should be executed after the {\tt proc} pass has transformed all
{\tt RTLIL::Process} objects to RTL cells.
The algorithms used for FSM detection and extraction are influenced by a more
general reported technique \cite{fsmextract}.
\subsection{FSM Detection}
The {\tt fsm\_detect} pass identifies FSM state registers. It sets the
\B{fsm\_encoding}{\tt = "auto"} attribute on any (multi-bit) wire that matches
the following description:
\item Does not already have the \B{fsm\_encoding} attribute.
\item Is not an output of the containing module.
\item Is driven by single {\tt \$dff} or {\tt \$adff} cell.
\item The \B{D}-Input of this {\tt \$dff} or {\tt \$adff} cell is driven by a multiplexer
tree that only has constants or the old state value on its leaves.
\item The state value is only used in the said multiplexer tree or by simple relational
cells that compare the state value to a constant (usually {\tt \$eq} cells).
This heuristic has proven to work very well. It is possible to overwrite it by setting
\B{fsm\_encoding}{\tt = "auto"} on registers that should be considered FSM state registers
and setting \B{fsm\_encoding}{\tt = "none"} on registers that match the above criteria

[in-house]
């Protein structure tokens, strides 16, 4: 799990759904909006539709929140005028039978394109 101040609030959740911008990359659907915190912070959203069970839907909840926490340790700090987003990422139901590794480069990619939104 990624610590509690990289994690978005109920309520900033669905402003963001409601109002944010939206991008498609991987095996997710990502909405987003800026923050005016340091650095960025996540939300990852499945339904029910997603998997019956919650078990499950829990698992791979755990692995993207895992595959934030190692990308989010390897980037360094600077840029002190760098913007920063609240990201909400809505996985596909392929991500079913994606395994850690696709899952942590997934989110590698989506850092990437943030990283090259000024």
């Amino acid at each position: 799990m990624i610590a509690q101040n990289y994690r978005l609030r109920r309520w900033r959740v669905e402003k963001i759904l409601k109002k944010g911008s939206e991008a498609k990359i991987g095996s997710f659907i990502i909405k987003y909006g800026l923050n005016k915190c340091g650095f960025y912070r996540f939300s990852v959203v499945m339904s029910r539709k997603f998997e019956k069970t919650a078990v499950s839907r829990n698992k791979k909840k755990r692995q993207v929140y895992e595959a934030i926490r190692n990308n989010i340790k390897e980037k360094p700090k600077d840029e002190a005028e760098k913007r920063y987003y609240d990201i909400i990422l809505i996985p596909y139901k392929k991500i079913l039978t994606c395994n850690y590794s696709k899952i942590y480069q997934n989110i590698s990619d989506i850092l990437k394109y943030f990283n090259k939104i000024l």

but should not be considered FSM state registers.
Note however that marking state registers with \B{fsm\_encoding} that are not
suitable for FSM recoding can cause synthesis to fail or produce invalid
\subsection{FSM Extraction}
The {\tt fsm\_extract} pass operates on all state signals marked with the
\B{fsm\_encoding} ({\tt != "none"}) attribute. For each state signal the following
information is determined:
\item The state registers
\item The asynchronous reset state if the state registers use asynchronous reset
\item All states and the control input signals used in the state transition functions
\item The control output signals calculated from the state signals and control inputs
\item A table of all state transitions and corresponding control inputs- and outputs
The state registers (and asynchronous reset state, if applicable) is simply determined
by identifying the driver for the state signal.
From there the {\tt \$mux}-tree driving the state register inputs is
recursively traversed. All select inputs are control signals and the leaves of the
{\tt \$mux}-tree are the states. The algorithm fails if a non-constant leaf
that is not the state signal itself is found.
The list of control outputs is initialized with the bits from the state signal.
It is then extended by adding all values that are calculated by cells that
compare the state signal with a constant value.
In most cases this will cover all uses of the state register, thus rendering the
state encoding arbitrary. If however a design uses e.g.~a single bit of the state
value to drive a control output directly, this bit of the state signal will be
transformed to a control output of the same value.
Finally, a transition table for the FSM is generated. This is done by using the
{\tt ConstEval} C++ helper class (defined in {\tt kernel/consteval.h}) that can
be used to evaluate parts of the design. The {\tt ConstEval} class can be asked